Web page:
Maybe we will get a mild winter and not have to worry about storage.
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post #6 of 14 Old 11-24-2006, 09:56 PM Thread Starter
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We are going to have really good weather for the next few days, so I quess I'll have to get to the plugs, because if I put it in the shed there will be no way to ride it on the nice days, the KLR will get the call on those days. The wife has already told me I can't park it in the livingroom, so a controled climate isn't an option.

What do you all think about seafoam in the oil?
What would be the best oil to put in the cylinders? Marvel Mystery, or is there something better?
Seafoam or sta-bill in the gas?
Air or no air in the tires?

I really need to move to AZ so I don't have to worry with this stuff. :razz:

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post #7 of 14 Old 11-25-2006, 09:45 AM
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Let's see here...

Quote:
Originally Posted by Daddyjoe
What would be the best oil to put in the cylinders? Marvel Mystery, or is there something better?
You can get a fogging oil to spray into the cylinder. That's usually the recommended way. Most auto and bike shops should carry it (got mine at Canadian Tire).
Quote:
Originally Posted by Daddyjoe
Seafoam or sta-bill in the gas?
I've used Sta-bil with good success.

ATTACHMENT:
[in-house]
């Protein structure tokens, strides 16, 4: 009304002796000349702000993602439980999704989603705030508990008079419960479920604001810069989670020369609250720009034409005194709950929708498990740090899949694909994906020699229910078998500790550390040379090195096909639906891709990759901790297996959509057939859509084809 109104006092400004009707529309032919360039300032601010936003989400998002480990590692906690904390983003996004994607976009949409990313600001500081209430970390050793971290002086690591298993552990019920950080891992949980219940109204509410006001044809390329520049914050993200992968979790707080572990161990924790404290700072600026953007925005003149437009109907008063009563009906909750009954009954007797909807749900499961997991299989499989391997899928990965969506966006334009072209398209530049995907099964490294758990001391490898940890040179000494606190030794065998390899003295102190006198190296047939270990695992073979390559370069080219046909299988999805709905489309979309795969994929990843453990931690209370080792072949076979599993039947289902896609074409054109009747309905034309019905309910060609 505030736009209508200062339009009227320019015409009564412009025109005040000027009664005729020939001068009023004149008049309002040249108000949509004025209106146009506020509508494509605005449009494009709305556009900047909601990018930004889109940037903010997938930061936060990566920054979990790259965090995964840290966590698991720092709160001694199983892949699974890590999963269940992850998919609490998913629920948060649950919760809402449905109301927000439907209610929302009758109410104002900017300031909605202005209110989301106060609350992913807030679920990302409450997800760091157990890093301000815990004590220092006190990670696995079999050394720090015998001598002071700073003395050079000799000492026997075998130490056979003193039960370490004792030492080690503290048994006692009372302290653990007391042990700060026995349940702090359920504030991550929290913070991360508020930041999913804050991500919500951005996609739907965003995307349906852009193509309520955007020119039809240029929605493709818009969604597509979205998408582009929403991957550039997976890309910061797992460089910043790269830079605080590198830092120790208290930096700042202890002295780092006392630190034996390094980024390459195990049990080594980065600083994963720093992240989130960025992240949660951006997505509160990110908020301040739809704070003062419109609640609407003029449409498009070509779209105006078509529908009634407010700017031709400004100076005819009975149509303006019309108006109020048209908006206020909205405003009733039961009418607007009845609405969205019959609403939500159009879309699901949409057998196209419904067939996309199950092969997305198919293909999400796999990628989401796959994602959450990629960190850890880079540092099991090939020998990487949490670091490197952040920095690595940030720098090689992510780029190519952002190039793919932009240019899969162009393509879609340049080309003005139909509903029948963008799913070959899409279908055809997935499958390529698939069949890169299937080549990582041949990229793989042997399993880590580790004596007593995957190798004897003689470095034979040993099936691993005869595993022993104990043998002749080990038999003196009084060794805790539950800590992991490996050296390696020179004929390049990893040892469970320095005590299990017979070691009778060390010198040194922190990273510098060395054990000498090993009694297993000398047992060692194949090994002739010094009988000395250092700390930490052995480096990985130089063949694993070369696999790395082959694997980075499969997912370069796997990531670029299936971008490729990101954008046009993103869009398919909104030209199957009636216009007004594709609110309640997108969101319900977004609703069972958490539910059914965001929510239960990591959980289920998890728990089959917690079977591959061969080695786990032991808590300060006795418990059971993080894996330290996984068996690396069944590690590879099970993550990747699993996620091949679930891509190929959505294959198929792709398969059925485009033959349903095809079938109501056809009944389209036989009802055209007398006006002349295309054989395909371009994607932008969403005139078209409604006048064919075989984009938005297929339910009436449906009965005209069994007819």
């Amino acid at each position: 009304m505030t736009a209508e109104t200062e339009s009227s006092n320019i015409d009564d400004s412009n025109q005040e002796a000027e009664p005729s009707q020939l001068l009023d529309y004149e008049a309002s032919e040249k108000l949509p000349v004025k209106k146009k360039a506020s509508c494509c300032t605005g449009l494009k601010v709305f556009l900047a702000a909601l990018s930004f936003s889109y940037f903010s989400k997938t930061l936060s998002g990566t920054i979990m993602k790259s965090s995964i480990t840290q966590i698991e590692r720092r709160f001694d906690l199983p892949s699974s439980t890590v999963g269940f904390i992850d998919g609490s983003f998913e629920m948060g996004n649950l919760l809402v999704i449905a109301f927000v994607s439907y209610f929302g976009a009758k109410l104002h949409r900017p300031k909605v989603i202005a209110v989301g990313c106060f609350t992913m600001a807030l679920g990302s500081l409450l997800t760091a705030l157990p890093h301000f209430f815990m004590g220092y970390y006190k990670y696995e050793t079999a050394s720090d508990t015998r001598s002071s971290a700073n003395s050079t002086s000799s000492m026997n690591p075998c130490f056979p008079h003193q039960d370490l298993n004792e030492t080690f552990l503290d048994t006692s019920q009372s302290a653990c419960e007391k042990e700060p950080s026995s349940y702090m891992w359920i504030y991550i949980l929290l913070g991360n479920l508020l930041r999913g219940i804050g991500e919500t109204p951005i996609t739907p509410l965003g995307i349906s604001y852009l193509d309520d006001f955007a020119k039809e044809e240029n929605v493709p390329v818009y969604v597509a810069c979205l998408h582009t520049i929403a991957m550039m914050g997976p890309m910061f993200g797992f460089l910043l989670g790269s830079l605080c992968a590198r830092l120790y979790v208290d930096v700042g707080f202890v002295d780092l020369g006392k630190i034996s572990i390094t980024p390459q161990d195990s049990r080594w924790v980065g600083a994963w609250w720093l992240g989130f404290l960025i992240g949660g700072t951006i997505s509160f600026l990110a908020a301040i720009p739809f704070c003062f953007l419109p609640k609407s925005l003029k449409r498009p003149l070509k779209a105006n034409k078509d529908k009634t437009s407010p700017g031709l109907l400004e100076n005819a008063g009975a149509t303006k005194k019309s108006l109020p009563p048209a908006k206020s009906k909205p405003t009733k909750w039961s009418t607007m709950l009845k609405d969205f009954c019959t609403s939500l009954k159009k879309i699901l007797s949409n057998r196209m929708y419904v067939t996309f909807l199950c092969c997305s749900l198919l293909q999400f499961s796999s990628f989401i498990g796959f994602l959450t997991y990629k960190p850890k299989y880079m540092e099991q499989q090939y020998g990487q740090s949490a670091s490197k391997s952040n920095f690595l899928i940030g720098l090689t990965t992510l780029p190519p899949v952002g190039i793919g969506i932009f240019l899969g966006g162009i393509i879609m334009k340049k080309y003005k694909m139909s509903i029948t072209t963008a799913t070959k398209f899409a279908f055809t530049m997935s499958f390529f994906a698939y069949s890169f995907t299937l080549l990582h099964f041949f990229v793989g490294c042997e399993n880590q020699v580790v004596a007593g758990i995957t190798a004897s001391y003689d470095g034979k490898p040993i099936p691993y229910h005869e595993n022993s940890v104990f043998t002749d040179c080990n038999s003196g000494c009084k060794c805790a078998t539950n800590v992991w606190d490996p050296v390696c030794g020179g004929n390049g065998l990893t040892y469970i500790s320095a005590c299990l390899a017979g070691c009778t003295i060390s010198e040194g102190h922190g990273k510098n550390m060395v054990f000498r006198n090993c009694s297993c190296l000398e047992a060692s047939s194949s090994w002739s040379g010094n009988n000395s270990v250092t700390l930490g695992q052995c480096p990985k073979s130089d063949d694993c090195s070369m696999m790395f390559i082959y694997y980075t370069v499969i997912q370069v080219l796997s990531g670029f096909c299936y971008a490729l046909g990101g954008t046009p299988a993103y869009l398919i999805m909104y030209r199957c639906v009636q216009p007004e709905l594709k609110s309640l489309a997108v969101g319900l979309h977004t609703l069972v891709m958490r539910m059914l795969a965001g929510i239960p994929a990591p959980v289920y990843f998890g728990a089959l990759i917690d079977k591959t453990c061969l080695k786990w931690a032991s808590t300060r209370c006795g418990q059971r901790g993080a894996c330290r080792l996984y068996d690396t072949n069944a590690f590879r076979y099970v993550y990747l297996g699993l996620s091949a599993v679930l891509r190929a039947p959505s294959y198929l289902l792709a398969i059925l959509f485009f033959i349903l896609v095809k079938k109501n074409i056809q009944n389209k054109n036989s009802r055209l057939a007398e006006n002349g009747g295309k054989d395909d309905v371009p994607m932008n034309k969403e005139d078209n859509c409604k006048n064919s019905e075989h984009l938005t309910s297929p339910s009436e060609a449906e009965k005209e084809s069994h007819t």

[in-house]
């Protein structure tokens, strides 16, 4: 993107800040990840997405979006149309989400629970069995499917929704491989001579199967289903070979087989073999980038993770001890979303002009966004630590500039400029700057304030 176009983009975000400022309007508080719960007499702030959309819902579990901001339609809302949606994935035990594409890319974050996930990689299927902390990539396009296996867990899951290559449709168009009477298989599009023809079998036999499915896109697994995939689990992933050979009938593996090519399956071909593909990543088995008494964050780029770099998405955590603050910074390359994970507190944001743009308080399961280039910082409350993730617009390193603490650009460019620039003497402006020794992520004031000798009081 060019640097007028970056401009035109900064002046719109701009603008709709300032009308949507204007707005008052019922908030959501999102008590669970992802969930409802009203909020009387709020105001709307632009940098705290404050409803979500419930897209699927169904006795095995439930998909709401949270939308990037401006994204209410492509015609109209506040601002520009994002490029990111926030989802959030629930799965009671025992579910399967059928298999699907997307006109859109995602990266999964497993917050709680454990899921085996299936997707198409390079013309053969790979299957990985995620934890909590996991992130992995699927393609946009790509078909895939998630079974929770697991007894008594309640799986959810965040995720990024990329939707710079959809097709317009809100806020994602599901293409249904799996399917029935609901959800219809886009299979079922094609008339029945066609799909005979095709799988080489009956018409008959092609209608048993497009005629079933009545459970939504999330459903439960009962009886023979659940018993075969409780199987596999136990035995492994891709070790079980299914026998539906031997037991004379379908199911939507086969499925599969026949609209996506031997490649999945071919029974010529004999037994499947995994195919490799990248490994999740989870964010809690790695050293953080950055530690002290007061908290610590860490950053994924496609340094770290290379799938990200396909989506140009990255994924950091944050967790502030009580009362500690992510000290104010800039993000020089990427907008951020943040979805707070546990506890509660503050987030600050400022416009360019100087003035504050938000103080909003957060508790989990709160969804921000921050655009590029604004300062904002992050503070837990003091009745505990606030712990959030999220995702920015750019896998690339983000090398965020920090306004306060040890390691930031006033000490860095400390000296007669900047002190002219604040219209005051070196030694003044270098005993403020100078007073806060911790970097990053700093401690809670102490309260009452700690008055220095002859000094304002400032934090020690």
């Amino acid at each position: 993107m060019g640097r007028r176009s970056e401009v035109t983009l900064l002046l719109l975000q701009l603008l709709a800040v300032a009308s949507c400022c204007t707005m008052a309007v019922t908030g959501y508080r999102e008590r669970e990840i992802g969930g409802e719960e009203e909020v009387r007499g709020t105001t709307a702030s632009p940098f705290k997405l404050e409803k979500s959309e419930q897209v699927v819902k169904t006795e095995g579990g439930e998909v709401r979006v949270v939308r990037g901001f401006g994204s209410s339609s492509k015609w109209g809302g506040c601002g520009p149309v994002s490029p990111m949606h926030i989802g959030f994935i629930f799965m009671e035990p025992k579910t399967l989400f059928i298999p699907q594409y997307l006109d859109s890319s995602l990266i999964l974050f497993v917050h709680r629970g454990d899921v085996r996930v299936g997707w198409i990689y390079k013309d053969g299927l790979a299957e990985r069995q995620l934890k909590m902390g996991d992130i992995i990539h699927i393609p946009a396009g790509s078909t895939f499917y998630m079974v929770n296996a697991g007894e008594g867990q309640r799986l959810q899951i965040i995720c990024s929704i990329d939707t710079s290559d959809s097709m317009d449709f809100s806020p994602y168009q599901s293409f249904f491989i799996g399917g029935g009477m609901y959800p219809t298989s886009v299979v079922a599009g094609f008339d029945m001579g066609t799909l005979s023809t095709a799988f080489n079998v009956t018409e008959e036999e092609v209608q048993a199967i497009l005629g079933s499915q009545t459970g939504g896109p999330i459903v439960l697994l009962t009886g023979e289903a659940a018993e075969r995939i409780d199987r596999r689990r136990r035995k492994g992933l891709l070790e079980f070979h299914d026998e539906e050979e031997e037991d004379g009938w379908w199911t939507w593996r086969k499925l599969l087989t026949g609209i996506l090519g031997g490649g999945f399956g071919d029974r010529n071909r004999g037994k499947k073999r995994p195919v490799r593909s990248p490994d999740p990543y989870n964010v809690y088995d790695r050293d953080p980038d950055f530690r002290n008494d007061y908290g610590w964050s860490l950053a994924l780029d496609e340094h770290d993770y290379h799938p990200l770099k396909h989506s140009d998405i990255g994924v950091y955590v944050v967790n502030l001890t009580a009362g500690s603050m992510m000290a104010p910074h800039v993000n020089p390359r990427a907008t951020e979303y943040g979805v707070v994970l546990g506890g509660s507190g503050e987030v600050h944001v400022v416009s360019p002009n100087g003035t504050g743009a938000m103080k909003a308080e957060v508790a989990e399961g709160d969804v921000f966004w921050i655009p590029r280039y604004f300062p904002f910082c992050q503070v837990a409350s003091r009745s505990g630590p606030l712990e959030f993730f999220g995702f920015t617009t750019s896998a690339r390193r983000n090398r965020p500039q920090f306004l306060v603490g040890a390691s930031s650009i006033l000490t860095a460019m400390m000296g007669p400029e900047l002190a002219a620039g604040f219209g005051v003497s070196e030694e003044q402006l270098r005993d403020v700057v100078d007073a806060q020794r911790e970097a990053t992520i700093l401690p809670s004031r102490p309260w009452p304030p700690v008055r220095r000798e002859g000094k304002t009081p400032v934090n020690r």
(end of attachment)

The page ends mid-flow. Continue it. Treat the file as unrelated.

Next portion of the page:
Quote:
Originally Posted by Daddyjoe
Air or no air in the tires?
I generally air them down, but not empty (the manual states 20%). If you can't store it with the wheels off the ground, the manual also recommends putting a board underneath the tires...I did that last year, and the tires were fine.

Dave C

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post #8 of 14 Old 11-25-2006, 10:38 AM Thread Starter
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What will I need to do next spring if I use the fogging stuff? What about if I use oil?

Thanks to everyone for the suguestions too!!!! :si0031

Today is the first day of the rest of your life.
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post #9 of 14 Old 11-25-2006, 11:31 AM
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Quote:
Originally Posted by Daddyjoe
What will I need to do next spring if I use the fogging stuff? What about if I use oil?

Thanks to everyone for the suguestions too!!!! :si0031
Worst case is you will have to change spark plugs, but probably not. Also you can buy fogging oil at Napa, or any other auto parts store.

The shortest distance between two points is a damn shame.......

I rode Broke Back mountain, and my a$$ is killing me.....
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post #10 of 14 Old 11-26-2006, 09:44 AM
 
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Quote:
Originally Posted by Biker Scout
What is this "Winterizing" you speak of? :t0011
I think out here in Southern California it means a warm jacket, warm gloves, and defogger for the face mask.

People I know in Minnesota and Wisconsin; Put STA-BIL in the tank, shut off the gas cock, drain the float bowl, pull the plugs and squirt in some motor oil, put the scoot on a lift, and throw a cover on it...

Check your owners manual, they usually address it.